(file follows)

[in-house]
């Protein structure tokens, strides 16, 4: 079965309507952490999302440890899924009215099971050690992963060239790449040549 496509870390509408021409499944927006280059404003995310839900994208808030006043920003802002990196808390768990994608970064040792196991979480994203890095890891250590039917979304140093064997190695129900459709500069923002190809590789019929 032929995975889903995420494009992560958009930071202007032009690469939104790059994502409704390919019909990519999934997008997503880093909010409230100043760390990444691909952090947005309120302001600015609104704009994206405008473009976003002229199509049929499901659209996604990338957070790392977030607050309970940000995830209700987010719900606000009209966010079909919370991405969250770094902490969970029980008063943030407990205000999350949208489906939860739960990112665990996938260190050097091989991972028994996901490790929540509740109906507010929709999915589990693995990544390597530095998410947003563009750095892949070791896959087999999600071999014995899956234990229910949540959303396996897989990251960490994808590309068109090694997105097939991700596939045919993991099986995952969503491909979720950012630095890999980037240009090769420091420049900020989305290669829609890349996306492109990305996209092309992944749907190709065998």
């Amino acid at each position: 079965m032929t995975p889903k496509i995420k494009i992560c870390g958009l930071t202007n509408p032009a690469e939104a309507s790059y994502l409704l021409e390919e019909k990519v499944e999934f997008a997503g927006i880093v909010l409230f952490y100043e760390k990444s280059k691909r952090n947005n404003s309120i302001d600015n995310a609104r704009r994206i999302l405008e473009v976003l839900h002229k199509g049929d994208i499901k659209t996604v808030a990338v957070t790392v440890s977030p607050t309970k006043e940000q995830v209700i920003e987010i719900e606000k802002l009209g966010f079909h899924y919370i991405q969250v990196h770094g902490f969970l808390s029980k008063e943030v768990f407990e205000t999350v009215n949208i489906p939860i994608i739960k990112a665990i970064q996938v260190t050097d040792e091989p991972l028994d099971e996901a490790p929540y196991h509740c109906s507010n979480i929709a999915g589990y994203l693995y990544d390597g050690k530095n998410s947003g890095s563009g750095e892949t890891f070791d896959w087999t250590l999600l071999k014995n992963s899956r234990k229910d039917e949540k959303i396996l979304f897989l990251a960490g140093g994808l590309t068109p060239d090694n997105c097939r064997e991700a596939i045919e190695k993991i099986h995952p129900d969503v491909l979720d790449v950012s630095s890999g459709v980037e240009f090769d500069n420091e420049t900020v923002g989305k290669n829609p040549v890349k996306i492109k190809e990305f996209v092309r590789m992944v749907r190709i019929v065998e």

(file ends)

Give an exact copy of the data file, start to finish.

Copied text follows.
[in-house]
């Protein structure tokens, strides 16, 4: 079965309507952490999302440890899924009215099971050690992963060239790449040549 496509870390509408021409499944927006280059404003995310839900994208808030006043920003802002990196808390768990994608970064040792196991979480994203890095890891250590039917979304140093064997190695129900459709500069923002190809590789019929 032929995975889903995420494009992560958009930071202007032009690469939104790059994502409704390919019909990519999934997008997503880093909010409230100043760390990444691909952090947005309120302001600015609104704009994206405008473009976003002229199509049929499901659209996604990338957070790392977030607050309970940000995830209700987010719900606000009209966010079909919370991405969250770094902490969970029980008063943030407990205000999350949208489906939860739960990112665990996938260190050097091989991972028994996901490790929540509740109906507010929709999915589990693995990544390597530095998410947003563009750095892949070791896959087999999600071999014995899956234990229910949540959303396996897989990251960490994808590309068109090694997105097939991700596939045919993991099986995952969503491909979720950012630095890999980037240009090769420091420049900020989305290669829609890349996306492109990305996209092309992944749907190709065998």
């Amino acid at each position: 079965m032929t995975p889903k496509i995420k494009i992560c870390g958009l930071t202007n509408p032009a690469e939104a309507s790059y994502l409704l021409e390919e019909k990519v499944e999934f997008a997503g927006i880093v909010l409230f952490y100043e760390k990444s280059k691909r952090n947005n404003s309120i302001d600015n995310a609104r704009r994206i999302l405008e473009v976003l839900h002229k199509g049929d994208i499901k659209t996604v808030a990338v957070t790392v440890s977030p607050t309970k006043e940000q995830v209700i920003e987010i719900e606000k802002l009209g966010f079909h899924y919370i991405q969250v990196h770094g902490f969970l808390s029980k008063e943030v768990f407990e205000t999350v009215n949208i489906p939860i994608i739960k990112a665990i970064q996938v260190t050097d040792e091989p991972l028994d099971e996901a490790p929540y196991h509740c109906s507010n979480i929709a999915g589990y994203l693995y990544d390597g050690k530095n998410s947003g890095s563009g750095e892949t890891f070791d896959w087999t250590l999600l071999k014995n992963s899956r234990k229910d039917e949540k959303i396996l979304f897989l990251a960490g140093g994808l590309t068109p060239d090694n997105c097939r064997e991700a596939i045919e190695k993991i099986h995952p129900d969503v491909l979720d790449v950012s630095s890999g459709v980037e240009f090769d500069n420091e420049t900020v923002g989305k290669n829609p040549v890349k996306i492109k190809e990305f996209v092309r590789m992944v749907r190709i019929v065998e």